snapsvg

2014-12-22

Day 22 - The nth Day Of Christmas

How many presents were given, in total, on the 12th day of Christmas, by the so-called "true love"? How many for the nth day?

For each day we know that each other day was done again, so we have a shape like this:

1
12
123
1234
...

Each column is as tall as the number of rows, and the number of rows is 12.

This means the 1 column is 12 tall, the 2 column 11, and so on.

This is 12 * 1 + 11 * 2 + 10 * 3 ...

That's boring. That's not what computers or maths are for. Let's generalise.

We can see that each section of the summed sequence follows a pattern of x * y, where x + y = 13.

It is common, when analysing sequences, to forget that the order matters, and the row number can be used as a variable. If we call that variable i then each section is (13 - i) * i, and the total is the sum over 1, 12.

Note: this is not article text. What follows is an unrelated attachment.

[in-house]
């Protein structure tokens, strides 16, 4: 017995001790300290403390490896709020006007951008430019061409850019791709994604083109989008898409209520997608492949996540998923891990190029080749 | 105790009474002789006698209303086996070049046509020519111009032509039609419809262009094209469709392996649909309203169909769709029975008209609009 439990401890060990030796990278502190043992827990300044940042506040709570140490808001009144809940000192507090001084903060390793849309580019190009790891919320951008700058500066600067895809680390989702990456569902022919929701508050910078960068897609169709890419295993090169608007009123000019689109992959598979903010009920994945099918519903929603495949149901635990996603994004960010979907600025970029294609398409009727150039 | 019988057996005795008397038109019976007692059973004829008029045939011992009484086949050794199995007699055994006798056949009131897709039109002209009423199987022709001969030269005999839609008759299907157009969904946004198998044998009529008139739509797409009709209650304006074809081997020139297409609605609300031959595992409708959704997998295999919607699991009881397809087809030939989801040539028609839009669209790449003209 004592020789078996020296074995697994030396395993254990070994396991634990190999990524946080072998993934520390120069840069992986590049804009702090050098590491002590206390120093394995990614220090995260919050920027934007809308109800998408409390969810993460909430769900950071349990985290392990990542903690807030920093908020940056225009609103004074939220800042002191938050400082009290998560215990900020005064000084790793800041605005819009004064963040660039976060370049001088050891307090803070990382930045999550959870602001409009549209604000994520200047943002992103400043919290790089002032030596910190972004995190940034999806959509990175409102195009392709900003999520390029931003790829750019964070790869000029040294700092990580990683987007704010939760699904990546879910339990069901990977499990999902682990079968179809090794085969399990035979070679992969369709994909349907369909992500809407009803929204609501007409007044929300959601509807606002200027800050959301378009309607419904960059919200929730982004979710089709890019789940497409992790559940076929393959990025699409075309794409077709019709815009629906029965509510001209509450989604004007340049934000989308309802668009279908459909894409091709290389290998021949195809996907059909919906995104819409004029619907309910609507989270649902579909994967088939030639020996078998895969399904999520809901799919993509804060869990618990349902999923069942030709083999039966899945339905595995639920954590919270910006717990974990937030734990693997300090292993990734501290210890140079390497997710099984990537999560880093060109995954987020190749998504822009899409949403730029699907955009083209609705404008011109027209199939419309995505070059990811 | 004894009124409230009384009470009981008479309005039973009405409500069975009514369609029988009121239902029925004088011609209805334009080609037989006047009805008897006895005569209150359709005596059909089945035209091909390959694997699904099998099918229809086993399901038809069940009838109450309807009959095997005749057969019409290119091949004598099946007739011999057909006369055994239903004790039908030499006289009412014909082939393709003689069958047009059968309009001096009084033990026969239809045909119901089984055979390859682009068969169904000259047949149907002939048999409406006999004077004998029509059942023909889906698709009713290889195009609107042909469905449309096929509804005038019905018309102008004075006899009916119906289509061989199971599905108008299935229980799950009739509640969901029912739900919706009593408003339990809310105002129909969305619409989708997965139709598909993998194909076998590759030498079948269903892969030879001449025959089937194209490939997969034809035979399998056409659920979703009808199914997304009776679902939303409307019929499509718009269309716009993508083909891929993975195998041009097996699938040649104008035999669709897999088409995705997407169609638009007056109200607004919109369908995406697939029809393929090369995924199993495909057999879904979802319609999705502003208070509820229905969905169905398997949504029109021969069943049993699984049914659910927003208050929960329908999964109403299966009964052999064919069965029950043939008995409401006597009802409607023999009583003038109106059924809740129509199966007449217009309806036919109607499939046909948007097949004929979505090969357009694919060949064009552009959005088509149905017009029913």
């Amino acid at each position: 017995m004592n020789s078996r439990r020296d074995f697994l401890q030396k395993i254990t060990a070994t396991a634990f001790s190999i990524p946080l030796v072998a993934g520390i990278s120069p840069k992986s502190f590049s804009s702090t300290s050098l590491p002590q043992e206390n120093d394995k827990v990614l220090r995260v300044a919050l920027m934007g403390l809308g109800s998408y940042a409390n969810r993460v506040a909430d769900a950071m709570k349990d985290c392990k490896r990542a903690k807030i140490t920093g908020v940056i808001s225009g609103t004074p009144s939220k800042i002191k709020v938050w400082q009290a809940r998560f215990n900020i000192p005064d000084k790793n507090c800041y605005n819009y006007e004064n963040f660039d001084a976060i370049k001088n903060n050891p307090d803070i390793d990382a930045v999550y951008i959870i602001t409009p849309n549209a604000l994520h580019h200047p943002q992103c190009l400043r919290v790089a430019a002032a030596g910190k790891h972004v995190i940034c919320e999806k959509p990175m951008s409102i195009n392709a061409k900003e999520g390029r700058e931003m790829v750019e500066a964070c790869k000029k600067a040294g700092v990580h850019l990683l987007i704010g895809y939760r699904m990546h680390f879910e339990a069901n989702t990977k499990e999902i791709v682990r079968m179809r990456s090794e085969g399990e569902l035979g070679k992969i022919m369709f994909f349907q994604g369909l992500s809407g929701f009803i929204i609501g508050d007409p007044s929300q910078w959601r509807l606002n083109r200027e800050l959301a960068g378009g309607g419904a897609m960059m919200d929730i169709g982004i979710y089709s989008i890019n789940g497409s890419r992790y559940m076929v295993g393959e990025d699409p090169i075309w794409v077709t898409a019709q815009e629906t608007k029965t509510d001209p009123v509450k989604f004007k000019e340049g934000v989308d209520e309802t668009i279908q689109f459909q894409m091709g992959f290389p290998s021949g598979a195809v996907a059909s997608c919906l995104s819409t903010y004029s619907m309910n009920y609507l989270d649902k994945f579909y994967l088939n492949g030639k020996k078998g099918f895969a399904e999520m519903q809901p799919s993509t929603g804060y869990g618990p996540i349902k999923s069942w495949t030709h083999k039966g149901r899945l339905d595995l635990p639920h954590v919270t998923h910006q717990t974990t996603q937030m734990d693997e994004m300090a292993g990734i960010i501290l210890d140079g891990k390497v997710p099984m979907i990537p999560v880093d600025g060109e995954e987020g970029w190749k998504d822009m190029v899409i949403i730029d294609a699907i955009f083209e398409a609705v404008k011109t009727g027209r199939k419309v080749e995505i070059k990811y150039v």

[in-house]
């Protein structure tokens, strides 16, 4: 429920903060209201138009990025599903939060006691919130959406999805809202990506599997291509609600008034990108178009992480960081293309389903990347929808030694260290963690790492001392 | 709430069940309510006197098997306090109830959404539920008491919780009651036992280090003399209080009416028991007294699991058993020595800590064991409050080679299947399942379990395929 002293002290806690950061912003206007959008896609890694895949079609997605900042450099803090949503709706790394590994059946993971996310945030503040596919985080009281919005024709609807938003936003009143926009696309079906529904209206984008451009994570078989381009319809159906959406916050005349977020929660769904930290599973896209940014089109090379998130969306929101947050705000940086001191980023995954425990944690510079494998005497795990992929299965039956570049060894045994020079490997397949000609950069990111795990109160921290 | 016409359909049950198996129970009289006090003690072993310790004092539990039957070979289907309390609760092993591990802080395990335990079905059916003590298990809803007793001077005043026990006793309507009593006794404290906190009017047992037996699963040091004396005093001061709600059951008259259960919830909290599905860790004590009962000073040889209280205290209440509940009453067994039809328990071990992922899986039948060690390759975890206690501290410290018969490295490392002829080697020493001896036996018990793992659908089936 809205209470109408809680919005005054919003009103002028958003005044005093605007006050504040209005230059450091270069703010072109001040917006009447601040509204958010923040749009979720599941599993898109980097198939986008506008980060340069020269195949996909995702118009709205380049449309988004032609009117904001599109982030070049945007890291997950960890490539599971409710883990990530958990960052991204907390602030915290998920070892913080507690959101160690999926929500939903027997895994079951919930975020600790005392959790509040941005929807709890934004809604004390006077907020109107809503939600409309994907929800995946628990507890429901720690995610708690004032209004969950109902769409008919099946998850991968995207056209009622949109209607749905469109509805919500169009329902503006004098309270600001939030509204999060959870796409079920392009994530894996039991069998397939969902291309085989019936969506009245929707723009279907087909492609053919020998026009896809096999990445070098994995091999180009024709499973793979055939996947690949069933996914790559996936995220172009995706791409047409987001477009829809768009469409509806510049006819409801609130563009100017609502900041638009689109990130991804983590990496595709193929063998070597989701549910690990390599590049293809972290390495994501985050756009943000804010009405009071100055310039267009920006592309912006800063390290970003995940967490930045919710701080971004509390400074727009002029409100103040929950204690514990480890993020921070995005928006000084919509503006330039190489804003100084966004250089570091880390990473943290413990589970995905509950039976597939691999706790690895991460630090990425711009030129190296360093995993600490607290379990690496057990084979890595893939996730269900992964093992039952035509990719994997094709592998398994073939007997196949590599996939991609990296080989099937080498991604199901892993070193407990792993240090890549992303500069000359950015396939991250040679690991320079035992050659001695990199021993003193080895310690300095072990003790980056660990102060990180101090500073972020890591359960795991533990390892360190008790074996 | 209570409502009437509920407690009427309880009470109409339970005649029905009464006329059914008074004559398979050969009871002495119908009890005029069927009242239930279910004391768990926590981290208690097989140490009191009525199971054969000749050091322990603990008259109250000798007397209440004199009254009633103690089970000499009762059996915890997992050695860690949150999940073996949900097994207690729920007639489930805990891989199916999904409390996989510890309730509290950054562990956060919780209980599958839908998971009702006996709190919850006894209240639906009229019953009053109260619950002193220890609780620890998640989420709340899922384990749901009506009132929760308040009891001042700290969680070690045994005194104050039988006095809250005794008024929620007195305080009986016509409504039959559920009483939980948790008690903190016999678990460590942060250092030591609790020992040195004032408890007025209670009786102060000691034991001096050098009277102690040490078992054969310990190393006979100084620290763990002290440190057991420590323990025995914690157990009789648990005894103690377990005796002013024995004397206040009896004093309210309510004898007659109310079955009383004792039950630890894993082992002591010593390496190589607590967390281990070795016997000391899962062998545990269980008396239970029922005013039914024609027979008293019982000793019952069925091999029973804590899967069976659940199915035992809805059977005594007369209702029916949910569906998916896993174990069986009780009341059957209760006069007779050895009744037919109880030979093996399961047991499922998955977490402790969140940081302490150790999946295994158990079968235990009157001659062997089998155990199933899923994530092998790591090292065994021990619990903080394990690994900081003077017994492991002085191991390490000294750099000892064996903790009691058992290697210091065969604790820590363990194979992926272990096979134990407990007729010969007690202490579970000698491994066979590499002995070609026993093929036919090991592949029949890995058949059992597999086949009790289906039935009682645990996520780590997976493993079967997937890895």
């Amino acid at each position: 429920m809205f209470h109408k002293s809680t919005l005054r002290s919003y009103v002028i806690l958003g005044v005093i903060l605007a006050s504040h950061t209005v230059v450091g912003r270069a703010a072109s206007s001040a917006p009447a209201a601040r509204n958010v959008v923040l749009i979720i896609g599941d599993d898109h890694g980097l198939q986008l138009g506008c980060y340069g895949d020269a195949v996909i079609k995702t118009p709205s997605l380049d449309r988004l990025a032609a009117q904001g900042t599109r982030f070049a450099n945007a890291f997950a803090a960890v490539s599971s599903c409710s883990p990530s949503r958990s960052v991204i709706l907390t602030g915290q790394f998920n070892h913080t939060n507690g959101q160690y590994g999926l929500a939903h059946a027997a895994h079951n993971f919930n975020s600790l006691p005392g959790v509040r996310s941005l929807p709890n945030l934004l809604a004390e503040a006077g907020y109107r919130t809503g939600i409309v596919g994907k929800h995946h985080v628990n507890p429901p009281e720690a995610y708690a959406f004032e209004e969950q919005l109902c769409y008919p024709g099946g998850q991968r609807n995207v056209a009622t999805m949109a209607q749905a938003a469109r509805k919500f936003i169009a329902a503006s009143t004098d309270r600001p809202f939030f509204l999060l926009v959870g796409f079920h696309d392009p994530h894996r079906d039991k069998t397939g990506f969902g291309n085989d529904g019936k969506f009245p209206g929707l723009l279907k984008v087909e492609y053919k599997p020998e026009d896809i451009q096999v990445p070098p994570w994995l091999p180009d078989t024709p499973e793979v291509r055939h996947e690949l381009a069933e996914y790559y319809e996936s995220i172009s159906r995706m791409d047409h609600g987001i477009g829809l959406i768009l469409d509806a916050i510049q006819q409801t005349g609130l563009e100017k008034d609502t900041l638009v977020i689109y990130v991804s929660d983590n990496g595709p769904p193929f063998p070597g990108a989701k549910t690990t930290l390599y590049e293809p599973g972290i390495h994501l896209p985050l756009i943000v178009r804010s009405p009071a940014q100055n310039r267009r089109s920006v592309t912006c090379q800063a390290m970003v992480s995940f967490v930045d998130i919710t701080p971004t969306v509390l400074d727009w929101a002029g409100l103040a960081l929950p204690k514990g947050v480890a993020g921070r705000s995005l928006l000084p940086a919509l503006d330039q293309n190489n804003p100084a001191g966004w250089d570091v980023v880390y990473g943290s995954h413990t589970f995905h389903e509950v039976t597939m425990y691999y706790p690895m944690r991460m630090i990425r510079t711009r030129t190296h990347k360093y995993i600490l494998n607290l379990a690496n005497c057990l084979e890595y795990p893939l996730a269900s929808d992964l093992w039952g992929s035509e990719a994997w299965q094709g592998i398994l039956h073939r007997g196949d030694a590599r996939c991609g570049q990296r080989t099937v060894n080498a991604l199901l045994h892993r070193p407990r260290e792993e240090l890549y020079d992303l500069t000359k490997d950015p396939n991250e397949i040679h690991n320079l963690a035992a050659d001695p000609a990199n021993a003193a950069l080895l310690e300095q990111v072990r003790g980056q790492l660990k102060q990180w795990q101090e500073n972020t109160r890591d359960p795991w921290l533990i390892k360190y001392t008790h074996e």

12
  Σ (13 - i) * i
i=1

13 is suspiciously close to 12. What happens if we do this?

 12
  Σ (12 + 1 - i) * i
i=1

And then replace the 12 with our n to answer "What about the nth day?"

  n
  Σ (n + 1 - i) * i
i=1

Does it work? Let's Perl it up. Each value of (n + 1 - i) * i can be produced by a map over the range 1..$n, using $_ in place of i, since that's exactly what it is in this case.

sum0 map { $_ * ($n + 1 - $_) } 1 .. $n

sum0 comes from List::Util, and does a standard sum, except the list is assumed to start with zero in case the list is empty - this just avoids pesky warnings.

Try it. Using $ARGV[0] for $n we can give our n on the command line:

perl -MList::Util=sum0 -E'say sum0 map { $_ * ($ARGV[0] + 1 - $_) } 1 .. $ARGV[0]' 12

Vary the 12 to solve for different values of n.

The answer, incidentally, is 364.